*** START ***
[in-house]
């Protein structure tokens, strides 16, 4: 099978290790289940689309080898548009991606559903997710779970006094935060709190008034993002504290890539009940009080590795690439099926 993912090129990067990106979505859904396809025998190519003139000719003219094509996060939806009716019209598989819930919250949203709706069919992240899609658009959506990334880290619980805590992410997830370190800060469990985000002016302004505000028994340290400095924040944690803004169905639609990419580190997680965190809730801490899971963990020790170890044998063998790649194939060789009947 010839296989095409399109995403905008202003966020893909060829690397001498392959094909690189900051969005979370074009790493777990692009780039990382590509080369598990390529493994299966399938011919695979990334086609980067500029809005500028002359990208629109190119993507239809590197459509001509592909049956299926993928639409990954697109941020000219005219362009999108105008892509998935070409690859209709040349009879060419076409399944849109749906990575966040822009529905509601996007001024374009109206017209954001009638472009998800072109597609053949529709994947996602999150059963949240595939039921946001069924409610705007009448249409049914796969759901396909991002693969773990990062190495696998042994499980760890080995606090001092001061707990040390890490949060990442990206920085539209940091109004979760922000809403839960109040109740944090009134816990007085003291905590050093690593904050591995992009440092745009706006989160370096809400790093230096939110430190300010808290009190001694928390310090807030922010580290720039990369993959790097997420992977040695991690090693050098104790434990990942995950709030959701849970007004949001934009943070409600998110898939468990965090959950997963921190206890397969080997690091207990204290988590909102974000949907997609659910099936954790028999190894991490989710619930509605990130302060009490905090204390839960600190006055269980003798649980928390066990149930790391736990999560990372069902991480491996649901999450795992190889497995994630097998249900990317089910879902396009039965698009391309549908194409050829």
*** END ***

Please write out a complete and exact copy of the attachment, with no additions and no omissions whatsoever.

[in-house]
């Protein structure tokens, strides 16, 4: 099978290790289940689309080898548009991606559903997710779970006094935060709190008034993002504290890539009940009080590795690439099926 993912090129990067990106979505859904396809025998190519003139000719003219094509996060939806009716019209598989819930919250949203709706069919992240899609658009959506990334880290619980805590992410997830370190800060469990985000002016302004505000028994340290400095924040944690803004169905639609990419580190997680965190809730801490899971963990020790170890044998063998790649194939060789009947 010839296989095409399109995403905008202003966020893909060829690397001498392959094909690189900051969005979370074009790493777990692009780039990382590509080369598990390529493994299966399938011919695979990334086609980067500029809005500028002359990208629109190119993507239809590197459509001509592909049956299926993928639409990954697109941020000219005219362009999108105008892509998935070409690859209709040349009879060419076409399944849109749906990575966040822009529905509601996007001024374009109206017209954001009638472009998800072109597609053949529709994947996602999150059963949240595939039921946001069924409610705007009448249409049914796969759901396909991002693969773990990062190495696998042994499980760890080995606090001092001061707990040390890490949060990442990206920085539209940091109004979760922000809403839960109040109740944090009134816990007085003291905590050093690593904050591995992009440092745009706006989160370096809400790093230096939110430190300010808290009190001694928390310090807030922010580290720039990369993959790097997420992977040695991690090693050098104790434990990942995950709030959701849970007004949001934009943070409600998110898939468990965090959950997963921190206890397969080997690091207990204290988590909102974000949907997609659910099936954790028999190894991490989710619930509605990130302060009490905090204390839960600190006055269980003798649980928390066990149930790391736990999560990372069902991480491996649901999450795992190889497995994630097998249900990317089910879902396009039965698009391309549908194409050829």